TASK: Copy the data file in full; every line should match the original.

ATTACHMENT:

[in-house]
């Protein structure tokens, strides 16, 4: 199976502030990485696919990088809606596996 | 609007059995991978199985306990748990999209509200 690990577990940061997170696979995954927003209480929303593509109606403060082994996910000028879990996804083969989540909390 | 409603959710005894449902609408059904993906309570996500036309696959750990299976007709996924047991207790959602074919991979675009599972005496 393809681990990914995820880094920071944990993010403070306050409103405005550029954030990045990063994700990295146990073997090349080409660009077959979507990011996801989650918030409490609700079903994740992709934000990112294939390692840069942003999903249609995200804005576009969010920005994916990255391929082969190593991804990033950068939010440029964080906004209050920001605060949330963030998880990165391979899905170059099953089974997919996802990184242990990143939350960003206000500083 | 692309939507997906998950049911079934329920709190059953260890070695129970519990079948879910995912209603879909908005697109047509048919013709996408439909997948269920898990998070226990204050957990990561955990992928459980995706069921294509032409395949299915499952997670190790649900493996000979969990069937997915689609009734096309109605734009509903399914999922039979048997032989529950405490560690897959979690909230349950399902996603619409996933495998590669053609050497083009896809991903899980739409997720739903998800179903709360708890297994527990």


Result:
[in-house]
């Protein structure tokens, strides 16, 4: 199976502030990485696919990088809606596996 | 609007059995991978199985306990748990999209509200 690990577990940061997170696979995954927003209480929303593509109606403060082994996910000028879990996804083969989540909390 | 409603959710005894449902609408059904993906309570996500036309696959750990299976007709996924047991207790959602074919991979675009599972005496 393809681990990914995820880094920071944990993010403070306050409103405005550029954030990045990063994700990295146990073997090349080409660009077959979507990011996801989650918030409490609700079903994740992709934000990112294939390692840069942003999903249609995200804005576009969010920005994916990255391929082969190593991804990033950068939010440029964080906004209050920001605060949330963030998880990165391979899905170059099953089974997919996802990184242990990143939350960003206000500083 | 692309939507997906998950049911079934329920709190059953260890070695129970519990079948879910995912209603879909908005697109047509048919013709996408439909997948269920898990998070226990204050957990990561955990992928459980995706069921294509032409395949299915499952997670190790649900493996000979969990069937997915689609009734096309109605734009509903399914999922039979048997032989529950405490560690897959979690909230349950399902996603619409996933495998590669053609050497083009896809991903899980739409997720739903998800179903709360708890297994527990």